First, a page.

Since repairs to headlights and tail lights are typically fairly easy and relatively inexpensive, make sure they’re all functional before heading to the dealership or listing your vehicle for sale.
This is one of those things you could probably get away with if you show your car on a warm summer day. But can you sleep at night knowing you sold someone your issue?
A thorough buyer will check for leaks, but it’s best if you’re upfront about it. Sunroof and moonroof leaks are common, and the cause can be difficult to surmise. Sometimes the drip travels quite a way before exiting.
A sunroof is a desirable feature on a car so bring up your Nada car value by fixing the leak. Then you can proudly share it was recently repaired, hopefully removing any worries your buyer may have had.
When a potential buyer gets into a car for a test drive, he or she will be imagining driving it in the future, perhaps with the windows down, that sunroof open, and the stereo blaring.
But if the power or manual windows aren’t working, that dream dies quickly, bringing instead a flood of doubt. Unless your buyer is mechanically minded and unconcerned with window motor repairs, it could be a big enough repair to end the sale.
Let’s make sure you, and any future owners, can get in and out of the vehicle. If you have any doors that don’t open, get them repaired. It’s more than an inconvenience, it’s a safety hazard. Plus, it affects your car’s trade value.
It’s not uncommon to sell a vehicle with little wear left on the tires. But it’s much more appealing to a buyer if the tires are in good working order with plenty of wear left on them.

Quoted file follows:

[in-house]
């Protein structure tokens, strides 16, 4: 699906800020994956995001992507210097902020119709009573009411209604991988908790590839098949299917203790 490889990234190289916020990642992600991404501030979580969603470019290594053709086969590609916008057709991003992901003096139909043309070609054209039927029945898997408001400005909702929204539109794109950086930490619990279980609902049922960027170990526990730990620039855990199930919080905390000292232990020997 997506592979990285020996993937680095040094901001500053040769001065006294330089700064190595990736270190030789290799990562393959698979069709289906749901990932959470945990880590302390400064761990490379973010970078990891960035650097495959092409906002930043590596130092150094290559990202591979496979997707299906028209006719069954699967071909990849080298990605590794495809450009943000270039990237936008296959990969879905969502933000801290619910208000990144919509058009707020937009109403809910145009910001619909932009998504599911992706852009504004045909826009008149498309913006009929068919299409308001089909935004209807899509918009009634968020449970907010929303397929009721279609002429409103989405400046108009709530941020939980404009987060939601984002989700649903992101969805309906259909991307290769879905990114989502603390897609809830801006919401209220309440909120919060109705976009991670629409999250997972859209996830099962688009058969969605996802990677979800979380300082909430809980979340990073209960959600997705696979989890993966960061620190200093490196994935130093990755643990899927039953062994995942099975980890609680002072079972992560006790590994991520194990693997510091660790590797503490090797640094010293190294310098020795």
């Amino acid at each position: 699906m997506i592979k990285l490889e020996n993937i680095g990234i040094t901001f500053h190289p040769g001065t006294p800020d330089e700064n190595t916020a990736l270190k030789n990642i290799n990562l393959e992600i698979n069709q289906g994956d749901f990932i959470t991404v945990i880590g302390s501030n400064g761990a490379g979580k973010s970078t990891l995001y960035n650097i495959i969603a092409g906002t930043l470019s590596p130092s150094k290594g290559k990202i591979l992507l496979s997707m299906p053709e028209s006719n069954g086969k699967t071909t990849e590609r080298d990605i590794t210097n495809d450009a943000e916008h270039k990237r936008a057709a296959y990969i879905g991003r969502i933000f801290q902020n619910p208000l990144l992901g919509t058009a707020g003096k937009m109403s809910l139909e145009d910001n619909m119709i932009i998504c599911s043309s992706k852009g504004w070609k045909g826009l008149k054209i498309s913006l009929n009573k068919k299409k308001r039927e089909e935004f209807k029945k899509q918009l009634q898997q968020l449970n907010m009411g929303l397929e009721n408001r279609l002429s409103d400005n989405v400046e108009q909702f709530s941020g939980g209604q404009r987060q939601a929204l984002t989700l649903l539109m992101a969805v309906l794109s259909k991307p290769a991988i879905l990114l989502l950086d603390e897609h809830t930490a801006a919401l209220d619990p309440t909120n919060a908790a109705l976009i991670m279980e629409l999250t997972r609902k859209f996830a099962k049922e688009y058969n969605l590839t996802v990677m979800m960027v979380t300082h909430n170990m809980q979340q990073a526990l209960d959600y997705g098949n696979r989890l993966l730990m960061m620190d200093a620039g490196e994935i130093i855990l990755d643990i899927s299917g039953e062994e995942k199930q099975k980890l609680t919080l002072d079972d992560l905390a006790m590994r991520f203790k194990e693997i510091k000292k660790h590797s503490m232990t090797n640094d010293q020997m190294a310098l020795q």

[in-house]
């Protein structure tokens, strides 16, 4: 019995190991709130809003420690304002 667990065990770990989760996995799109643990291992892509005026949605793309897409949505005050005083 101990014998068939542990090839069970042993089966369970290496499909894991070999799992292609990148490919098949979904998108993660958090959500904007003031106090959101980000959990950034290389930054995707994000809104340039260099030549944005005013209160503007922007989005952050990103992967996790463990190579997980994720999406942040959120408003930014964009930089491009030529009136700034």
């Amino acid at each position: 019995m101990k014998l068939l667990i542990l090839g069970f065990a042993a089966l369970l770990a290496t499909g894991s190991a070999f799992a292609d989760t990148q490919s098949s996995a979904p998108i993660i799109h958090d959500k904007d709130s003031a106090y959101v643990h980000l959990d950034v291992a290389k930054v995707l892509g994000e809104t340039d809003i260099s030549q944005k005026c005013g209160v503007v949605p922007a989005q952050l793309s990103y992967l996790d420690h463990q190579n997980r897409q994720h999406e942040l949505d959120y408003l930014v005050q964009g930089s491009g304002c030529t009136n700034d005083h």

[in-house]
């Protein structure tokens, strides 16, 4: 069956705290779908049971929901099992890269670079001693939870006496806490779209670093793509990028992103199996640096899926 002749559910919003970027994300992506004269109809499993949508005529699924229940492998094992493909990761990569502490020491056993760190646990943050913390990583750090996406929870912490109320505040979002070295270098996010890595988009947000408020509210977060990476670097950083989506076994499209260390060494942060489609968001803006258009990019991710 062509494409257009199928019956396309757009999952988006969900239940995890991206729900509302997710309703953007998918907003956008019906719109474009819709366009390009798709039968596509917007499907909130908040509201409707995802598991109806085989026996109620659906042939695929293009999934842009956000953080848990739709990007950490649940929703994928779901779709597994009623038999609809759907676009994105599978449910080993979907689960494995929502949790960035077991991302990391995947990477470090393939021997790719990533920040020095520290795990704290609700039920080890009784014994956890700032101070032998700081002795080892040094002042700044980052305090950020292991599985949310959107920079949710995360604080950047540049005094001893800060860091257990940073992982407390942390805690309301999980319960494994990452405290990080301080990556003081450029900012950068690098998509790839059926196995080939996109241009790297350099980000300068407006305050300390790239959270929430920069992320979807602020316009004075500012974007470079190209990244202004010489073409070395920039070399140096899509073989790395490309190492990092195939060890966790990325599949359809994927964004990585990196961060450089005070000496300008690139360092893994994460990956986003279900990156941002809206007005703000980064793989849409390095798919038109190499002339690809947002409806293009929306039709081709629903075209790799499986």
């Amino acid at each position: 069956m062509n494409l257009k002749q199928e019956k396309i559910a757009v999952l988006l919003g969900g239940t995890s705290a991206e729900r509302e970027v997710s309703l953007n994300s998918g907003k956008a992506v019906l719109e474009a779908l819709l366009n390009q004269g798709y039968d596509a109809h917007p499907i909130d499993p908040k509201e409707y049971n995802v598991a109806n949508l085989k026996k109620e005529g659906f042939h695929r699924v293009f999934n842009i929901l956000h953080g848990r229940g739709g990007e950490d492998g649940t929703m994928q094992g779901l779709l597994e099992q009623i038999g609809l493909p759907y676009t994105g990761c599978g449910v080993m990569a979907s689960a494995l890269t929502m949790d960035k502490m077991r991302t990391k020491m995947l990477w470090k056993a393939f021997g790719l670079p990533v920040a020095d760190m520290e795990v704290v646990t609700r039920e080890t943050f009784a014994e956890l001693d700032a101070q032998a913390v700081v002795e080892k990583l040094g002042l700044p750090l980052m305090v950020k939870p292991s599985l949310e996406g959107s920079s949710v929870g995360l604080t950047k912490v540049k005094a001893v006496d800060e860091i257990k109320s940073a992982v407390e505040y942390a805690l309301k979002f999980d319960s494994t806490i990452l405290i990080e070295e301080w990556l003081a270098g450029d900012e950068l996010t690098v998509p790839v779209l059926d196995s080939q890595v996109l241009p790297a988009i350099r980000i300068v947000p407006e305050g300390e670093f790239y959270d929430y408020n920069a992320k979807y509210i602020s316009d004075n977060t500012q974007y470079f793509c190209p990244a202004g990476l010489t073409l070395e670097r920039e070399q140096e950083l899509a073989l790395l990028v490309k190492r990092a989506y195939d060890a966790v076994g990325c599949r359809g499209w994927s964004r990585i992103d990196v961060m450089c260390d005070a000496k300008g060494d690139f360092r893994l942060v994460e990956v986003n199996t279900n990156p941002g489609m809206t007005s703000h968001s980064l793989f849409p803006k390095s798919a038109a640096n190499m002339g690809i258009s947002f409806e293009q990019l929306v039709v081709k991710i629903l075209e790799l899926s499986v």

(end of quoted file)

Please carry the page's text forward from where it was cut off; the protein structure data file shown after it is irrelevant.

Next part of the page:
Again, it’s a safety issue, but it’s also where a buyer will see themselves doling out additional dollars and hassles.
When asking, “How much is my car worth?” the braking system is an important consideration. If you simply need brake pads, the repair is fairly inexpensive and easy to do, even if you change your brake pads yourself.
If your car needs a more comprehensive brake job, say new calipers and rotors, the price rises.
It’s best to make brake repairs before listing your vehicle for sale. However, if you don’t have the time, money, or means to make the repair, be upfront with any potential buyers. Never send someone out for a test drive if it’s not safe to do so.
The value of a car is deeply affected by the overall maintenance during its lifetime. In addition to regularly changing the oil, check other fluids and change them according to the recommended schedule.
Also pay attention to the air filter in the engine compartment as well as the cabin filter, both of which are inexpensive, easy to swap out, and important for the efficiency of your engine.
Read your owner’s manual or take your mechanic’s advice to schedule regular maintenance, such as replacing spark plugs and wires.
The day you sell your car, it will probably be the cleanest it’s been since the day you brought it home. That’s a good thing if you’re worried about your car's value. Obviously, a used car will show some wear here and there.
Buyers probably won’t expect it to be in pristine condition. But they’ll be impressed if it is. At the very least, they don’t want to take over the food smashed under the car seats, crumbs in the drink holder, and mud on the floor mats.
Many car owners report higher car value after paying for a professional car detail. Even if you don’t go pro, do your best to clean every corner of the interior and exterior of your car.
Start with a good vacuum job that covers every crack and crevice, including the trunk.
Remove every item that doesn’t belong with the car as you work. You can leave applicable paperwork that pertains to repairs and upgrades. Otherwise, if it’s not leaving with the car, take it out.